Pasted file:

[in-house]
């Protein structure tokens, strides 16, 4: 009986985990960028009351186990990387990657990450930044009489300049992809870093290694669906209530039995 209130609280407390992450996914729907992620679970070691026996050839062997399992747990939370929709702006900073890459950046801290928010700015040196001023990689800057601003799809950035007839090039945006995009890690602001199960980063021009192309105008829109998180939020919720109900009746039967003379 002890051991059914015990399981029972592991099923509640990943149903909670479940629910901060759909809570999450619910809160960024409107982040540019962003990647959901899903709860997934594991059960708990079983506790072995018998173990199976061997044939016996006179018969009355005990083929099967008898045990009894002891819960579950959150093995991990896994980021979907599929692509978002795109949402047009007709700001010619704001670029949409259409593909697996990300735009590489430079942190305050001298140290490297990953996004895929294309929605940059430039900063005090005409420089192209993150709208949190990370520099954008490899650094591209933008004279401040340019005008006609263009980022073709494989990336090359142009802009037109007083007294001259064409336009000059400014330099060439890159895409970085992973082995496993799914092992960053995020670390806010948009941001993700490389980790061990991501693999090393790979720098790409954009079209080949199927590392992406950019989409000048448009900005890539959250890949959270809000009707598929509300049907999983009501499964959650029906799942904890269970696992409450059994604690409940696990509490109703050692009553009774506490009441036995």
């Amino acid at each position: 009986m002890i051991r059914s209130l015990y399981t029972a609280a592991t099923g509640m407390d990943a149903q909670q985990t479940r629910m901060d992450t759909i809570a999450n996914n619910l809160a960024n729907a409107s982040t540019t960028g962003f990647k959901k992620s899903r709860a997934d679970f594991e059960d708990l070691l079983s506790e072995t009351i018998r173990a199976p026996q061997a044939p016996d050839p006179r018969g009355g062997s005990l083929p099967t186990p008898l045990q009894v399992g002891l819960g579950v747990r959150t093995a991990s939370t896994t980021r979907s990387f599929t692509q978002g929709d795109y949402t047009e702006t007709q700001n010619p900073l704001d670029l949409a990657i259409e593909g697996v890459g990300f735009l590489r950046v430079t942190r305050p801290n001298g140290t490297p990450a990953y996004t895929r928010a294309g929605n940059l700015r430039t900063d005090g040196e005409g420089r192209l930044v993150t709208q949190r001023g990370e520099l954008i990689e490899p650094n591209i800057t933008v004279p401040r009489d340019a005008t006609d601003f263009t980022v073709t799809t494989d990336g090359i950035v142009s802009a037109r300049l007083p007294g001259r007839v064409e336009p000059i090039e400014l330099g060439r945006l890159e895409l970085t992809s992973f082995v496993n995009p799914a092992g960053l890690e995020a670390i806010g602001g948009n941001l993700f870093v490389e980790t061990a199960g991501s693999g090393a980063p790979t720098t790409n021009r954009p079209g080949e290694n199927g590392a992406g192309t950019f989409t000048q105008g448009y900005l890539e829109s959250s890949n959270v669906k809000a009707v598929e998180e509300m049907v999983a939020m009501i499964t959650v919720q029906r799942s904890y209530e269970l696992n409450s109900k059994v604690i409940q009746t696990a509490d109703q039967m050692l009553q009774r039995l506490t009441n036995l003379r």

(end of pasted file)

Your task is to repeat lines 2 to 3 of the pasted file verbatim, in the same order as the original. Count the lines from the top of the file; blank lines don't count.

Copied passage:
């Protein structure tokens, strides 16, 4: 009986985990960028009351186990990387990657990450930044009489300049992809870093290694669906209530039995 209130609280407390992450996914729907992620679970070691026996050839062997399992747990939370929709702006900073890459950046801290928010700015040196001023990689800057601003799809950035007839090039945006995009890690602001199960980063021009192309105008829109998180939020919720109900009746039967003379 002890051991059914015990399981029972592991099923509640990943149903909670479940629910901060759909809570999450619910809160960024409107982040540019962003990647959901899903709860997934594991059960708990079983506790072995018998173990199976061997044939016996006179018969009355005990083929099967008898045990009894002891819960579950959150093995991990896994980021979907599929692509978002795109949402047009007709700001010619704001670029949409259409593909697996990300735009590489430079942190305050001298140290490297990953996004895929294309929605940059430039900063005090005409420089192209993150709208949190990370520099954008490899650094591209933008004279401040340019005008006609263009980022073709494989990336090359142009802009037109007083007294001259064409336009000059400014330099060439890159895409970085992973082995496993799914092992960053995020670390806010948009941001993700490389980790061990991501693999090393790979720098790409954009079209080949199927590392992406950019989409000048448009900005890539959250890949959270809000009707598929509300049907999983009501499964959650029906799942904890269970696992409450059994604690409940696990509490109703050692009553009774506490009441036995």
């Amino acid at each position: 009986m002890i051991r059914s209130l015990y399981t029972a609280a592991t099923g509640m407390d990943a149903q909670q985990t479940r629910m901060d992450t759909i809570a999450n996914n619910l809160a960024n729907a409107s982040t540019t960028g962003f990647k959901k992620s899903r709860a997934d679970f594991e059960d708990l070691l079983s506790e072995t009351i018998r173990a199976p026996q061997a044939p016996d050839p006179r018969g009355g062997s005990l083929p099967t186990p008898l045990q009894v399992g002891l819960g579950v747990r959150t093995a991990s939370t896994t980021r979907s990387f599929t692509q978002g929709d795109y949402t047009e702006t007709q700001n010619p900073l704001d670029l949409a990657i259409e593909g697996v890459g990300f735009l590489r950046v430079t942190r305050p801290n001298g140290t490297p990450a990953y996004t895929r928010a294309g929605n940059l700015r430039t900063d005090g040196e005409g420089r192209l930044v993150t709208q949190r001023g990370e520099l954008i990689e490899p650094n591209i800057t933008v004279p401040r009489d340019a005008t006609d601003f263009t980022v073709t799809t494989d990336g090359i950035v142009s802009a037109r300049l007083p007294g001259r007839v064409e336009p000059i090039e400014l330099g060439r945006l890159e895409l970085t992809s992973f082995v496993n995009p799914a092992g960053l890690e995020a670390i806010g602001g948009n941001l993700f870093v490389e980790t061990a199960g991501s693999g090393a980063p790979t720098t790409n021009r954009p079209g080949e290694n199927g590392a992406g192309t950019f989409t000048q105008g448009y900005l890539e829109s959250s890949n959270v669906k809000a009707v598929e998180e509300m049907v999983a939020m009501i499964t959650v919720q029906r799942s904890y209530e269970l696992n409450s109900k059994v604690i409940q009746t696990a509490d109703q039967m050692l009553q009774r039995l506490t009441n036995l003379r």